on time

The title of this post first refers to the fact that the content today is very, very fresh, aka, the pictures were taken yesterday, and this, my dear readers is a great great great leap for humanity (at least for humanity the way I know it.) I'm on time with life. For once.

Second, it is a metaphorical reflexion on the fact that time has passed so quickly that the eternity I had imagined having in September is now beginning to lose its breath and expire. Time is running out and decisions have to be made. But more on that later. Or more on that never.

I write this, snuggled up to a Nutella jar (/trying to channel my inner Cassandra Mortmain) because Nutella is delicious and brings loads to your body. Especially your waistline. And your face. 

Now that I am finished with the useless introduction, I can properly move on and relay the events of yesterday. They were not of any particular importance, but there were some (good? I think.) photos, and the idea of having an online travel journal is beginning to grow on me.

(I realise that this last bit was yet another useless fact about my life.)

Yesterday, we visited Falkland and Anstruther in the East of Scotland. But before you get too carried away, this will be no history lesson. I am ashamed to say that I know (almost) nothing of the history of the UK, let alone that of my very own little Lebanon! (very very ashamed about that.) So it will be a story in pictures. And casual thoughts, unrelated to history or reality.


I don't ever recall not living in the city. And cities, as I maintain, have come to suffocate me. (Not all of them.) But it fascinates me how people who grew up in the city want to move to the countryside, and those who grew up in the country want to move to the city. People are never satisfied, or happy. When I think of myself, and of how I really, really do not want to work anywhere near a computer in the future, I can only attribute that to the fact that I've had way too much computer in my life. Others, who have had no access to it are desperate for it. I, who have had a full, wholesome education sometimes feel suffocated by that education, I feel like there is no way for me to properly put it to good use. Somebody who has never had the chance to go to school will value this education so much more than I ever will. But anyway, all this digression is to say that I wish I could live in a lovely little village like this one.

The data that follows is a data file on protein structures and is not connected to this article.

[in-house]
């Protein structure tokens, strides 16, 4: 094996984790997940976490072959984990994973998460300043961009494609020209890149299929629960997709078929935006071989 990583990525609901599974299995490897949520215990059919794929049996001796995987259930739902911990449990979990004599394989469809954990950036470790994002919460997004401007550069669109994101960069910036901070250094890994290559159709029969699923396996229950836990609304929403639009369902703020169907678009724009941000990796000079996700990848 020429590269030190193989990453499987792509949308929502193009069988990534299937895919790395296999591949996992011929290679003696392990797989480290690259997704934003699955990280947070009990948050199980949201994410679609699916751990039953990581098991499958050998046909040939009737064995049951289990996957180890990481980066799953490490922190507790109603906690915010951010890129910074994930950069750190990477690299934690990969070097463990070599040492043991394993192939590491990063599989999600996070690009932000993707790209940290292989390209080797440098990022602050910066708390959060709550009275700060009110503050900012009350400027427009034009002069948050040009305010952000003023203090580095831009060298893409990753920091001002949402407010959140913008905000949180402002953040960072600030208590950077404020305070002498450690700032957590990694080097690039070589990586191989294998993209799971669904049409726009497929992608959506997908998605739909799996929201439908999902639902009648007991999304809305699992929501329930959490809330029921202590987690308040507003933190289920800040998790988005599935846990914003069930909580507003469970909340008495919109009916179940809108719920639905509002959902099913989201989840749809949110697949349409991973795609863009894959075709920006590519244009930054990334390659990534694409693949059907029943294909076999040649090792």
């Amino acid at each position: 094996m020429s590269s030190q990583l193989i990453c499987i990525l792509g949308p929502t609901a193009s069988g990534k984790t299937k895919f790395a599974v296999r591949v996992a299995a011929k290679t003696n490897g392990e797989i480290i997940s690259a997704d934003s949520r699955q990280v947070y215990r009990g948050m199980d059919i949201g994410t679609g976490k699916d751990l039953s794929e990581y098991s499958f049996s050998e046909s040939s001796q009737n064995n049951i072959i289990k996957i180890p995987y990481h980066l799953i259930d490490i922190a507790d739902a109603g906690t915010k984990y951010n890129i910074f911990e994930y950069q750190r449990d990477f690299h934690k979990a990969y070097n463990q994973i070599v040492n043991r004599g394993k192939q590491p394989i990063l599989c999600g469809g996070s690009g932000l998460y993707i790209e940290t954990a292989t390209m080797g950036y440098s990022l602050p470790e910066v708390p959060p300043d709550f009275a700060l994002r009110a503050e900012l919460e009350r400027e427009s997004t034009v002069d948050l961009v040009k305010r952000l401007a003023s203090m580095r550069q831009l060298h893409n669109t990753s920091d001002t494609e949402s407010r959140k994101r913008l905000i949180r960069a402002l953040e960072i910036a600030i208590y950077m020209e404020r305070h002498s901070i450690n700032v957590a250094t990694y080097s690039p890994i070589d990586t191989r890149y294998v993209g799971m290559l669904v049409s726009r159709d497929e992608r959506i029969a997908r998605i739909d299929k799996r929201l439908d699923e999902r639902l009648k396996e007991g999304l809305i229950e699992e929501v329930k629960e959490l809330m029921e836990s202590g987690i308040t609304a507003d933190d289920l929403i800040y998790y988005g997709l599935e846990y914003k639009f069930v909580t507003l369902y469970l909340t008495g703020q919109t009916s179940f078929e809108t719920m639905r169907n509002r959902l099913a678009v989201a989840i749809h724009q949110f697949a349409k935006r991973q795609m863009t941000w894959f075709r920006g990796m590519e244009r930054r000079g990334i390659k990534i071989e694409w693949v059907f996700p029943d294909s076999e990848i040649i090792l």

I'm intentionally starting the series of photos with this one. Doors are a big thing in this village. They are a big thing anywhere, don't listen to me being silly.

Hallo Kim and Tiph!

Silin and Silvia being perfectly complementary. Both in colours and smiles!

Do you remember in my last post how I lost my mind when I saw flamingos? Well you can imagine what happened when I saw horses. (cc. previous posts on my second-hand obsession with horses.) If you squint your eyes, you can see Clint Eastwood galloping in the distance wearing a cowboy hat and holding a stereotypical lasso in his hand. Or maybe Lucky Luke. (Can you tell that I know NOTHING of the cowboy culture? And that my knowledge of it rests on some very prejudiced and possibly imagined snippets from hollywood movies/pop culture characters?)

(l o s i n g  m y  m i n d. . .  Look at how close we are!)

(Tiph's fabulous hair blending in / competing with the horse's.)

(I don't know why I've insisted on including all these pictures. There isn't a single exceptional one.) This last one even proves that perhaps I should resign myself to the reality that I cannot take proper shots of animals in motion...

Smiles smiles everywhere!

Kim and the staircase. (Thus begins the Kim series.)